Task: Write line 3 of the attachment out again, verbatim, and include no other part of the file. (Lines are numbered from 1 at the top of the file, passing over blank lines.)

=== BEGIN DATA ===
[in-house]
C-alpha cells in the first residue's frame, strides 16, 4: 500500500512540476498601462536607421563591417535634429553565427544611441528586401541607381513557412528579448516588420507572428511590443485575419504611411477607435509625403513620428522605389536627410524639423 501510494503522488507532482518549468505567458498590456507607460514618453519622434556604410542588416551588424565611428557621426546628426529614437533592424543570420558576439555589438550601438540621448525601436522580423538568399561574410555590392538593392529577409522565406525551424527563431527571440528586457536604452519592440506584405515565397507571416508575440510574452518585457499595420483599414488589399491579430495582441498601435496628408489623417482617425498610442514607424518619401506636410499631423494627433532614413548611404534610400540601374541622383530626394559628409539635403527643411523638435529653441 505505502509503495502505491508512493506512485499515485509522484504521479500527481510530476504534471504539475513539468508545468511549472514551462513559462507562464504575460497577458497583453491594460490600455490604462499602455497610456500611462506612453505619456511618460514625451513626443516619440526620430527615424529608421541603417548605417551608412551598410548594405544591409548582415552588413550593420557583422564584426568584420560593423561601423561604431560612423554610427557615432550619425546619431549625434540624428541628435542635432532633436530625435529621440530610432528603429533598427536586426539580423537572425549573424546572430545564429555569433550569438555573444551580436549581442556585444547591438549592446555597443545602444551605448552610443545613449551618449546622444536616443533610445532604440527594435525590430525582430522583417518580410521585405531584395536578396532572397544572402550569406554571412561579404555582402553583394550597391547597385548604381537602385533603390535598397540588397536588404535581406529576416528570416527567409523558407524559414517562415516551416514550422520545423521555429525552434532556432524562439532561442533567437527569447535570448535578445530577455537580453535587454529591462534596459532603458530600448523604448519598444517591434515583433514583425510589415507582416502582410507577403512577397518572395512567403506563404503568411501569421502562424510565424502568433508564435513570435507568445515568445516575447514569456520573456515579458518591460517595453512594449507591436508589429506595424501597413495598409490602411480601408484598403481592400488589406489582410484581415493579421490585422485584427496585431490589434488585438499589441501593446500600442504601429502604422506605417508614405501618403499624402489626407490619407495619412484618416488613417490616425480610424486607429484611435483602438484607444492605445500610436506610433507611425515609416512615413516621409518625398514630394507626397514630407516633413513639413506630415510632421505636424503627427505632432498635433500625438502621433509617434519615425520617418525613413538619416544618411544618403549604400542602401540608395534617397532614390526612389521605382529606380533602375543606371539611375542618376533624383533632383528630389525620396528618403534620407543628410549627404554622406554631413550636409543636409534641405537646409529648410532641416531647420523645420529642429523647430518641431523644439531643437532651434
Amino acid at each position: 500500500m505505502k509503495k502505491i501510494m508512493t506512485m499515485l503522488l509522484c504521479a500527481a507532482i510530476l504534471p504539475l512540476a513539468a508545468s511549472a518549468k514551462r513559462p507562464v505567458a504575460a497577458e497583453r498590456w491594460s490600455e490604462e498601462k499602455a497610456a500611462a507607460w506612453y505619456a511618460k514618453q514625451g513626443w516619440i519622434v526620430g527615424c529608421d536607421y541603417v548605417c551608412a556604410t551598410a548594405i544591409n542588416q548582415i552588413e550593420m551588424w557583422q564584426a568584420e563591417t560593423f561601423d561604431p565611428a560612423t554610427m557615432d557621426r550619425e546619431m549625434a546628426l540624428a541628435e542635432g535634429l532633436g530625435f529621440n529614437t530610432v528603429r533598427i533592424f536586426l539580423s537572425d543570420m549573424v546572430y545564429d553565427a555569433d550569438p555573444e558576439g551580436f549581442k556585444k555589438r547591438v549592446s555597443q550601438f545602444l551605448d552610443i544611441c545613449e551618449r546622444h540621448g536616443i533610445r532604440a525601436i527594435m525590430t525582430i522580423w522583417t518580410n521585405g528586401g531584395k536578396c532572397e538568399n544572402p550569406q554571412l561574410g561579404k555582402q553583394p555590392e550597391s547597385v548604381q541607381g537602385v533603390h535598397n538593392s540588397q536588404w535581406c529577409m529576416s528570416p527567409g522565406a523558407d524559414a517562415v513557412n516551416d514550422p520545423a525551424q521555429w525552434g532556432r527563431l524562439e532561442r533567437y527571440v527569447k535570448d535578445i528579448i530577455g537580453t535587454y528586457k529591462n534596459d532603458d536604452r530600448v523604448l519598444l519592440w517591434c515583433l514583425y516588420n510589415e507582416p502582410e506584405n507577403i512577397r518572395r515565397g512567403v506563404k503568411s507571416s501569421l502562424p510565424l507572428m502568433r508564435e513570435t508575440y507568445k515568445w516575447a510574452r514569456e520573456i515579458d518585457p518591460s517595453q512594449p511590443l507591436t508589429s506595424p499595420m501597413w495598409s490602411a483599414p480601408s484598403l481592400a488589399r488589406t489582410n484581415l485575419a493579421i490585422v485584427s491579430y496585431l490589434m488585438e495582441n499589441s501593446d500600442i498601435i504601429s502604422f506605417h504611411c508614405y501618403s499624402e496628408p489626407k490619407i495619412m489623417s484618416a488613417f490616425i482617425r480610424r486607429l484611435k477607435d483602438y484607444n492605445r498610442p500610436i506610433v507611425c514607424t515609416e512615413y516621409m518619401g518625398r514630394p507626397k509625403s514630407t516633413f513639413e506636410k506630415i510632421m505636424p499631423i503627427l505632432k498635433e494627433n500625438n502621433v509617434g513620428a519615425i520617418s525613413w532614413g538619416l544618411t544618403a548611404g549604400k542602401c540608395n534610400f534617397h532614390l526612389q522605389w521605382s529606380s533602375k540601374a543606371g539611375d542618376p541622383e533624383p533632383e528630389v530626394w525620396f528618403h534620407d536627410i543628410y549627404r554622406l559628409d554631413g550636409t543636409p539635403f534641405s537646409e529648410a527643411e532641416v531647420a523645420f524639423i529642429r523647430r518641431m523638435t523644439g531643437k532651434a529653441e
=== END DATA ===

Amino acid at each position: 500500500m505505502k509503495k502505491i501510494m508512493t506512485m499515485l503522488l509522484c504521479a500527481a507532482i510530476l504534471p504539475l512540476a513539468a508545468s511549472a518549468k514551462r513559462p507562464v505567458a504575460a497577458e497583453r498590456w491594460s490600455e490604462e498601462k499602455a497610456a500611462a507607460w506612453y505619456a511618460k514618453q514625451g513626443w516619440i519622434v526620430g527615424c529608421d536607421y541603417v548605417c551608412a556604410t551598410a548594405i544591409n542588416q548582415i552588413e550593420m551588424w557583422q564584426a568584420e563591417t560593423f561601423d561604431p565611428a560612423t554610427m557615432d557621426r550619425e546619431m549625434a546628426l540624428a541628435e542635432g535634429l532633436g530625435f529621440n529614437t530610432v528603429r533598427i533592424f536586426l539580423s537572425d543570420m549573424v546572430y545564429d553565427a555569433d550569438p555573444e558576439g551580436f549581442k556585444k555589438r547591438v549592446s555597443q550601438f545602444l551605448d552610443i544611441c545613449e551618449r546622444h540621448g536616443i533610445r532604440a525601436i527594435m525590430t525582430i522580423w522583417t518580410n521585405g528586401g531584395k536578396c532572397e538568399n544572402p550569406q554571412l561574410g561579404k555582402q553583394p555590392e550597391s547597385v548604381q541607381g537602385v533603390h535598397n538593392s540588397q536588404w535581406c529577409m529576416s528570416p527567409g522565406a523558407d524559414a517562415v513557412n516551416d514550422p520545423a525551424q521555429w525552434g532556432r527563431l524562439e532561442r533567437y527571440v527569447k535570448d535578445i528579448i530577455g537580453t535587454y528586457k529591462n534596459d532603458d536604452r530600448v523604448l519598444l519592440w517591434c515583433l514583425y516588420n510589415e507582416p502582410e506584405n507577403i512577397r518572395r515565397g512567403v506563404k503568411s507571416s501569421l502562424p510565424l507572428m502568433r508564435e513570435t508575440y507568445k515568445w516575447a510574452r514569456e520573456i515579458d518585457p518591460s517595453q512594449p511590443l507591436t508589429s506595424p499595420m501597413w495598409s490602411a483599414p480601408s484598403l481592400a488589399r488589406t489582410n484581415l485575419a493579421i490585422v485584427s491579430y496585431l490589434m488585438e495582441n499589441s501593446d500600442i498601435i504601429s502604422f506605417h504611411c508614405y501618403s499624402e496628408p489626407k490619407i495619412m489623417s484618416a488613417f490616425i482617425r480610424r486607429l484611435k477607435d483602438y484607444n492605445r498610442p500610436i506610433v507611425c514607424t515609416e512615413y516621409m518619401g518625398r514630394p507626397k509625403s514630407t516633413f513639413e506636410k506630415i510632421m505636424p499631423i503627427l505632432k498635433e494627433n500625438n502621433v509617434g513620428a519615425i520617418s525613413w532614413g538619416l544618411t544618403a548611404g549604400k542602401c540608395n534610400f534617397h532614390l526612389q522605389w521605382s529606380s533602375k540601374a543606371g539611375d542618376p541622383e533624383p533632383e528630389v530626394w525620396f528618403h534620407d536627410i543628410y549627404r554622406l559628409d554631413g550636409t543636409p539635403f534641405s537646409e529648410a527643411e532641416v531647420a523645420f524639423i529642429r523647430r518641431m523638435t523644439g531643437k532651434a529653441e